Determine value and composition
I chose this photo because of my love for trees...especially Eucalyptus trees. The train rail was an added bonus making an interesting subject. The rail leads the eye into the painting.
The foreground is very dark and does not show much difference in value. I will change this and bring more color and value into the foreground. I especially like the warm tones of sunlight falling on the trees.
Great Tip: When you observe a landscape scene, break the scene up into major shapes of different values. One way to do this is to squint your eyes allowing the shapes to blur. Blurring will eliminate all details helping your to see and focus on the shapes.
Move your mouse over the image to see how a blurred image can reveal the major shapes.
Art Spectrum Colourfix paper will the the choice of surface I will work on. I chose a rose-gray colored paper. Art Spectrum's paper are sanded and allows you to add multiple layers of pastel.
Draw in the guidelines with a light pastel stick. Try to accurately place the lines but don't worry about too much detail. Only plot out the major shapes. Look at the shapes in it's entirety in relationship to each other. Start by making markers on the side of the paper to show where one section starts or ends.
Shapes and Value
The first stage would be to block in the major shapes. Focus on getting the values correct by determining the key values. That is the darkest and the lightest parts of the painting. Determining the key values first will help you with the "in-between" values.
The left side of the painting will have more shadows...probably because of trees casting the shadows. It will therefore be cooler in color tones. The right side has more sunlight and will be warmer in tone.
Building the shapes
I continued to block in more areas and introduce color to various sections. Notice the blue on the shadow side(left) and the warmer colors to the right of the train track.
The initial layer in the sky is an earthy pink color. I chose this as a base foundation to create a warm undertone for the lighter blue that will eventually cover the entire sky. In the final painting little bits of warm pink can be detected in the blue.
Adding greens of different value to the trees helped with building the overall shape of each tree.
An important stage now is to add color and bring in more detail. Once the sky is done, more work can be done on the trees. The tree trunks were created with warm colors of burnt sienna and a warm pale yellow.
I always make the base of my trees dark. This helps to establish the tree and make it part of the landscape...or any shadows underneath the tree. It is a good practice to connect shapes to create a uniform feel in your painting.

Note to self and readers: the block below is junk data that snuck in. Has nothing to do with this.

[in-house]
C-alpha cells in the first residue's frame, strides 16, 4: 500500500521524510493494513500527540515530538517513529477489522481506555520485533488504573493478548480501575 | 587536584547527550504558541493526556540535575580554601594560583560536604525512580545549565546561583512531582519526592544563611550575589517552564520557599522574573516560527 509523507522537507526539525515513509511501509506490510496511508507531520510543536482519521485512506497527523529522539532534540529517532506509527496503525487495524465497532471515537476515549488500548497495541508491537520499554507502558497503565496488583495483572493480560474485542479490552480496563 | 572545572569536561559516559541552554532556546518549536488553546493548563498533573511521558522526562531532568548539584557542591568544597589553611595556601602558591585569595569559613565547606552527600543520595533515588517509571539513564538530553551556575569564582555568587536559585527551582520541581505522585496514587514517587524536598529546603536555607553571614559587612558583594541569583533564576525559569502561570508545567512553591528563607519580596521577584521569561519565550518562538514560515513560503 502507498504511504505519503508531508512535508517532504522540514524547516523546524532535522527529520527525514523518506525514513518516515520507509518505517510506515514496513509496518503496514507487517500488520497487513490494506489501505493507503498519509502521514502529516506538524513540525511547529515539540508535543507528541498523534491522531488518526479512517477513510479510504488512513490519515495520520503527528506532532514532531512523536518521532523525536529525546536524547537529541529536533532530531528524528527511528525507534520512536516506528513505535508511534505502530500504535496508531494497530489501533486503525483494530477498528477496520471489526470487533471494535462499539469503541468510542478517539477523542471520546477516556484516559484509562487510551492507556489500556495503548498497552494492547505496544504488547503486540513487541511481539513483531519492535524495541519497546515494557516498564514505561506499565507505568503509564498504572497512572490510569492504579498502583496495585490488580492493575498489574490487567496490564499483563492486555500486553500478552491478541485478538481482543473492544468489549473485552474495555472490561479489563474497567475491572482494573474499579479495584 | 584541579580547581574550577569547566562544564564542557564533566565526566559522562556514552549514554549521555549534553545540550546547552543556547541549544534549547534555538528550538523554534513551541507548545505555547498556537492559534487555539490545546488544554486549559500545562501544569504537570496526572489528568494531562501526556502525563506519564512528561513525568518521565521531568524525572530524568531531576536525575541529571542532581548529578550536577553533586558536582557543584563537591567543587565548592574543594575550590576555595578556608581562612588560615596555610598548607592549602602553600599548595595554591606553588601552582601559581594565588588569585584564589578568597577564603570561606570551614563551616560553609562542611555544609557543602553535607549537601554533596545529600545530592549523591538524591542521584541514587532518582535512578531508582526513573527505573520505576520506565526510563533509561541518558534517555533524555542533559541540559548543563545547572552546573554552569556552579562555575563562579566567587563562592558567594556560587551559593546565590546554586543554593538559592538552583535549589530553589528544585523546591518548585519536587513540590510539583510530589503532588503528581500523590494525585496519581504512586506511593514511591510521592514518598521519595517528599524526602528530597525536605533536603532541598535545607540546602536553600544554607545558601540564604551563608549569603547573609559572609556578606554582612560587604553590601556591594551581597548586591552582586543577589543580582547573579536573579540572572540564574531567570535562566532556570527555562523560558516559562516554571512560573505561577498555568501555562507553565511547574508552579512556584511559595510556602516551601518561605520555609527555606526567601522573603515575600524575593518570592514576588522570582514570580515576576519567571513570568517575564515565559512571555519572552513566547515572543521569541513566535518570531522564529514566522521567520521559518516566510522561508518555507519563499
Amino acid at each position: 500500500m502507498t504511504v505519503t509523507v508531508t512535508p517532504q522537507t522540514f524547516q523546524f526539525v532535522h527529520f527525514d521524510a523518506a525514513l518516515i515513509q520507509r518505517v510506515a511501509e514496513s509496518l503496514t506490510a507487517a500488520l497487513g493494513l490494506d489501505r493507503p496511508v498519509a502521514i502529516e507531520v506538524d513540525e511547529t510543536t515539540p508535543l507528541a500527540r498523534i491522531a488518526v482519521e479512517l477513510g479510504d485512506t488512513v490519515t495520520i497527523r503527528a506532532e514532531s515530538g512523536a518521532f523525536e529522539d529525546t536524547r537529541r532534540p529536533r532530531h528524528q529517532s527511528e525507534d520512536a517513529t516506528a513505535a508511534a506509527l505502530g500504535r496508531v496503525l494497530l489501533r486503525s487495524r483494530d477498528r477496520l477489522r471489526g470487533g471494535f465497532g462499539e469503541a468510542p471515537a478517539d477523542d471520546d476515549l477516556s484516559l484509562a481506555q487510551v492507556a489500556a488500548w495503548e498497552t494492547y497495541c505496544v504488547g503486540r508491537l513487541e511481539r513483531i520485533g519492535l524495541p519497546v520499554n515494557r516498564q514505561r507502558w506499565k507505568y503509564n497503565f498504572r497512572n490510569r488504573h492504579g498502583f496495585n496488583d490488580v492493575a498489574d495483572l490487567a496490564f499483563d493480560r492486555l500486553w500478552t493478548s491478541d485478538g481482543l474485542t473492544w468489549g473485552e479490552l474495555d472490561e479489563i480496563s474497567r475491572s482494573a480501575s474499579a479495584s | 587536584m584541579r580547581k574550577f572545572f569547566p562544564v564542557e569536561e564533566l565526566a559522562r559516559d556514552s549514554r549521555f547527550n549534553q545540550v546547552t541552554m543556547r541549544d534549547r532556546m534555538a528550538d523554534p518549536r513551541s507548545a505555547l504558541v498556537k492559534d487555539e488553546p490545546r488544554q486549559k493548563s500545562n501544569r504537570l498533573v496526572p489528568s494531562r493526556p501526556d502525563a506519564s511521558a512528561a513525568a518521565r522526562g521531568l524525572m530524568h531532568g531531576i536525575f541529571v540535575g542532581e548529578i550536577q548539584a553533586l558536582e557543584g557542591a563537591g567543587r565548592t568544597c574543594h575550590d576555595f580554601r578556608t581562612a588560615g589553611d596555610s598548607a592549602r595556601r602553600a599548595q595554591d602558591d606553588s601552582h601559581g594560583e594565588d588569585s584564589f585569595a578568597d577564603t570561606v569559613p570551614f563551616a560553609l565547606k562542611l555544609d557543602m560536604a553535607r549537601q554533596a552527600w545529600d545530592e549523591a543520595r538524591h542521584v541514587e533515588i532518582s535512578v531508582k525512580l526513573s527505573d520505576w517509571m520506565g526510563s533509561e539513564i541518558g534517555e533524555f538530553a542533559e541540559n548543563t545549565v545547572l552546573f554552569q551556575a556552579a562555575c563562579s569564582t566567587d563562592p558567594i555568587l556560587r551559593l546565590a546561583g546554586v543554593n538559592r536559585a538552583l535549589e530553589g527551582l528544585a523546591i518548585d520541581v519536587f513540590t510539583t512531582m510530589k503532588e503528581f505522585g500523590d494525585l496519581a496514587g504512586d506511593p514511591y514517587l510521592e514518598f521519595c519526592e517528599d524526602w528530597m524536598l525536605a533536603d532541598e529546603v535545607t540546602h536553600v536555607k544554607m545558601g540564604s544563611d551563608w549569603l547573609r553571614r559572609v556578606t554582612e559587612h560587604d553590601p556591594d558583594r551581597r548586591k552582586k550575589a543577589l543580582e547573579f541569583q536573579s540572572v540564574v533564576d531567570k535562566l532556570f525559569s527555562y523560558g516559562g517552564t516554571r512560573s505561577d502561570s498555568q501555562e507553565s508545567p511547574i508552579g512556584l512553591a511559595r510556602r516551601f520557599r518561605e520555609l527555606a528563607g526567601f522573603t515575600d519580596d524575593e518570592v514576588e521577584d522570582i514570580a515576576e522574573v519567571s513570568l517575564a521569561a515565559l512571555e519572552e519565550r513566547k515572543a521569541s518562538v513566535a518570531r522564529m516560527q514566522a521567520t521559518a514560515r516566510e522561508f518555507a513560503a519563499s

More cooler values of cool green and purple were added to the left side and warmer tones of ochre's and sienna's on the right side.
The main tree on the left was also created with dark greens. Notice the red sienna in the tree also appears in the landscape.
Paint the tree by observing the overall shape and then breaking it down into smaller shapes. Do not paint single branches and then add individual leaves. Leaves and branches are grouped together and creates a mass of values that is seen as one shape. This is very important.
Adding more Color and Detail
Let's discuss individual sections of the painting. Move your mouse over the painting to reveal the sections.
1. The lighter detail of the bushes are placed on top of the darker under tones. Pay attention to how the color tones are being repeated throughout the left section. I use the edge of a pastel stick to stipple in the details.
2. Green values that pull your eyes toward the light in the distance.
3. This area has the darkest value in the painting. In landscapes, the darker values are usually towards the bottom of the painting. The part closest to the viewer.
4. More green values give dimension to the trees. The lighter values are concentrated towards the light source...in this case the left side of the tree.
5. This section shows another tree behind our main tree. More sun light falls on this tree and the value is therefor lighter. The color tone is also warmer.
6. The large tree mainly consists of a dark green value. Add "sky holes" to the dark shape with a sky color that is slightly darker than the actual color you used for the sky. The sky holes can also be pushed back by suggesting a branch or some leaves. Add these suggestions to the sky holes.
This will push the blue sky hole back so that it seems to be part of the sky...and not an object that is part of the tree.
7. Shadows are cool and here I used mainly dark blue tones to paint in the shadow of the main tree. This also divides the landscape into sections and helps to create the illusion of depth.
8. Lighter and cooler bushes in the far distance. Objects that recedes will become cooler in color tone. It also gets lighter in value. Light violets or purples are great colors to use in a landscape scene.
9. The tree trunks on the far right are similar in color tone. However..the application is softer. Objects that recede therefore tends to become softer in appearance with softer edges.
Some minor changes where done. More red was added to the right side of the landscape to break some of the green tones. I also softened the edges of the trees to make it blend in with the sky. This brings the trees more in unison with the landscape.
Pastels that I used:
- Unison (sky, reds, deep blue)
- Great American (purples, dark greens, other darks)
- Sennelier (mid tone greens)
- Mount Vision (lighter warm tones)
- Rembrandt (tree trunks)
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